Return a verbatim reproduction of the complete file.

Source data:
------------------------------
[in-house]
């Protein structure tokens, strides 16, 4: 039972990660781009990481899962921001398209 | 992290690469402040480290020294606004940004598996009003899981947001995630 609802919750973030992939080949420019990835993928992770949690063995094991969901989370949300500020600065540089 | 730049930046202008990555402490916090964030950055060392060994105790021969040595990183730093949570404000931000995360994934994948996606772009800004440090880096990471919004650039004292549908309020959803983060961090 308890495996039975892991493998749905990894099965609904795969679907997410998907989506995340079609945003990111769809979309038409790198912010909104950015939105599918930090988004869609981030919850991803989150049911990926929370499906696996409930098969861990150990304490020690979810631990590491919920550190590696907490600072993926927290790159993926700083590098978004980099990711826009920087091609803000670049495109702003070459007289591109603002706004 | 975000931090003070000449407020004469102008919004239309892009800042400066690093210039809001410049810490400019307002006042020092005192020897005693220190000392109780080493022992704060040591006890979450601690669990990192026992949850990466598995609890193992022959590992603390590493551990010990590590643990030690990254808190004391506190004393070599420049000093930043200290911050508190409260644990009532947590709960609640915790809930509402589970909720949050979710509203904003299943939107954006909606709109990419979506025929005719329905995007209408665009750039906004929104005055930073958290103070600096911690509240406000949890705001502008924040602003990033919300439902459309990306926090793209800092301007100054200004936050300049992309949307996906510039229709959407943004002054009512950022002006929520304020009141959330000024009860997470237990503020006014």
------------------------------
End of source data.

[in-house]
């Protein structure tokens, strides 16, 4: 039972990660781009990481899962921001398209 | 992290690469402040480290020294606004940004598996009003899981947001995630 609802919750973030992939080949420019990835993928992770949690063995094991969901989370949300500020600065540089 | 730049930046202008990555402490916090964030950055060392060994105790021969040595990183730093949570404000931000995360994934994948996606772009800004440090880096990471919004650039004292549908309020959803983060961090 308890495996039975892991493998749905990894099965609904795969679907997410998907989506995340079609945003990111769809979309038409790198912010909104950015939105599918930090988004869609981030919850991803989150049911990926929370499906696996409930098969861990150990304490020690979810631990590491919920550190590696907490600072993926927290790159993926700083590098978004980099990711826009920087091609803000670049495109702003070459007289591109603002706004 | 975000931090003070000449407020004469102008919004239309892009800042400066690093210039809001410049810490400019307002006042020092005192020897005693220190000392109780080493022992704060040591006890979450601690669990990192026992949850990466598995609890193992022959590992603390590493551990010990590590643990030690990254808190004391506190004393070599420049000093930043200290911050508190409260644990009532947590709960609640915790809930509402589970909720949050979710509203904003299943939107954006909606709109990419979506025929005719329905995007209408665009750039906004929104005055930073958290103070600096911690509240406000949890705001502008924040602003990033919300439902459309990306926090793209800092301007100054200004936050300049992309949307996906510039229709959407943004002054009512950022002006929520304020009141959330000024009860997470237990503020006014």